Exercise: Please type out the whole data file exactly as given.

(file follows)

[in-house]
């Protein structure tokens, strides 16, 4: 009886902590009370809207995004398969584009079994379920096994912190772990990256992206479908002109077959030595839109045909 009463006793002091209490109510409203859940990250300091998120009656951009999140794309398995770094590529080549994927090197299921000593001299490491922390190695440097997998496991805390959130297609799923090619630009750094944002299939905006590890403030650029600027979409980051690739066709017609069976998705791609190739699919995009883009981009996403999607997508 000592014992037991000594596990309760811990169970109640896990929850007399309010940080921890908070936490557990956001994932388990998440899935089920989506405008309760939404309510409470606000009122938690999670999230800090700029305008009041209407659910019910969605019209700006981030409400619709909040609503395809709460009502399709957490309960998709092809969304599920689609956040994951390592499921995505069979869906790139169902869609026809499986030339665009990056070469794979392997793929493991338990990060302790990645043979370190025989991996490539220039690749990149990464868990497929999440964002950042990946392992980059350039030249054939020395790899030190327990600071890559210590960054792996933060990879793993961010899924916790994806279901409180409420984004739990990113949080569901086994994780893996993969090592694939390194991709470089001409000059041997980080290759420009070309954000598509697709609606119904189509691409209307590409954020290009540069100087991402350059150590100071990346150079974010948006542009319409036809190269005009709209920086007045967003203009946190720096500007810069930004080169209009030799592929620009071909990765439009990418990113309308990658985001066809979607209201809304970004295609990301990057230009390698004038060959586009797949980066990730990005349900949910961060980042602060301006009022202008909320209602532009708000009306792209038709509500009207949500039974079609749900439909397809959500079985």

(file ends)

[in-house]
């Protein structure tokens, strides 16, 4: 009886902590009370809207995004398969584009079994379920096994912190772990990256992206479908002109077959030595839109045909 009463006793002091209490109510409203859940990250300091998120009656951009999140794309398995770094590529080549994927090197299921000593001299490491922390190695440097997998496991805390959130297609799923090619630009750094944002299939905006590890403030650029600027979409980051690739066709017609069976998705791609190739699919995009883009981009996403999607997508 000592014992037991000594596990309760811990169970109640896990929850007399309010940080921890908070936490557990956001994932388990998440899935089920989506405008309760939404309510409470606000009122938690999670999230800090700029305008009041209407659910019910969605019209700006981030409400619709909040609503395809709460009502399709957490309960998709092809969304599920689609956040994951390592499921995505069979869906790139169902869609026809499986030339665009990056070469794979392997793929493991338990990060302790990645043979370190025989991996490539220039690749990149990464868990497929999440964002950042990946392992980059350039030249054939020395790899030190327990600071890559210590960054792996933060990879793993961010899924916790994806279901409180409420984004739990990113949080569901086994994780893996993969090592694939390194991709470089001409000059041997980080290759420009070309954000598509697709609606119904189509691409209307590409954020290009540069100087991402350059150590100071990346150079974010948006542009319409036809190269005009709209920086007045967003203009946190720096500007810069930004080169209009030799592929620009071909990765439009990418990113309308990658985001066809979607209201809304970004295609990301990057230009390698004038060959586009797949980066990730990005349900949910961060980042602060301006009022202008909320209602532009708000009306792209038709509500009207949500039974079609749900439909397809959500079985």